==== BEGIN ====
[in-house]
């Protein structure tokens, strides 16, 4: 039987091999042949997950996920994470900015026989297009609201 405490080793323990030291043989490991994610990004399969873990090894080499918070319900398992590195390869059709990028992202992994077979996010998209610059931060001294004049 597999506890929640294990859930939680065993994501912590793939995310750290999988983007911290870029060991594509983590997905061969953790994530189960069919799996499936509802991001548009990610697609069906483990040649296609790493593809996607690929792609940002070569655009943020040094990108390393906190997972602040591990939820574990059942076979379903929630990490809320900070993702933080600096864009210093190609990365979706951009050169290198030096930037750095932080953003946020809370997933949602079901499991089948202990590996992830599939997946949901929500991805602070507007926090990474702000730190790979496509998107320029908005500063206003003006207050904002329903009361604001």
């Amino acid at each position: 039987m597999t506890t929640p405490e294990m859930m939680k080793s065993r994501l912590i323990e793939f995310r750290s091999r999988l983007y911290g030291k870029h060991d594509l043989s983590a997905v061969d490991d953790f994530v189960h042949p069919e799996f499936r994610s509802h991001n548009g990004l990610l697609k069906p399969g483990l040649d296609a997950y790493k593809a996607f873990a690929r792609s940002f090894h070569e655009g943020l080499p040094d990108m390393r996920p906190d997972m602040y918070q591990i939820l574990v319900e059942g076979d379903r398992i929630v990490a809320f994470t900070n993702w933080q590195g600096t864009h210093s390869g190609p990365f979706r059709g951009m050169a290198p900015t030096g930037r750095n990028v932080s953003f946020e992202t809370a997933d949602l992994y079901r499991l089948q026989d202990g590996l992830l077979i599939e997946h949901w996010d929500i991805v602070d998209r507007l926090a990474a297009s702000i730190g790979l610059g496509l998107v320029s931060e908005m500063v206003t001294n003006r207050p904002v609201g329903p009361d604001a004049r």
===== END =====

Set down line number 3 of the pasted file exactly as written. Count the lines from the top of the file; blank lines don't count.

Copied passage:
């Amino acid at each position: 039987m597999t506890t929640p405490e294990m859930m939680k080793s065993r994501l912590i323990e793939f995310r750290s091999r999988l983007y911290g030291k870029h060991d594509l043989s983590a997905v061969d490991d953790f994530v189960h042949p069919e799996f499936r994610s509802h991001n548009g990004l990610l697609k069906p399969g483990l040649d296609a997950y790493k593809a996607f873990a690929r792609s940002f090894h070569e655009g943020l080499p040094d990108m390393r996920p906190d997972m602040y918070q591990i939820l574990v319900e059942g076979d379903r398992i929630v990490a809320f994470t900070n993702w933080q590195g600096t864009h210093s390869g190609p990365f979706r059709g951009m050169a290198p900015t030096g930037r750095n990028v932080s953003f946020e992202t809370a997933d949602l992994y079901r499991l089948q026989d202990g590996l992830l077979i599939e997946h949901w996010d929500i991805v602070d998209r507007l926090a990474a297009s702000i730190g790979l610059g496509l998107v320029s931060e908005m500063v206003t001294n003006r207050p904002v609201g329903p009361d604001a004049r």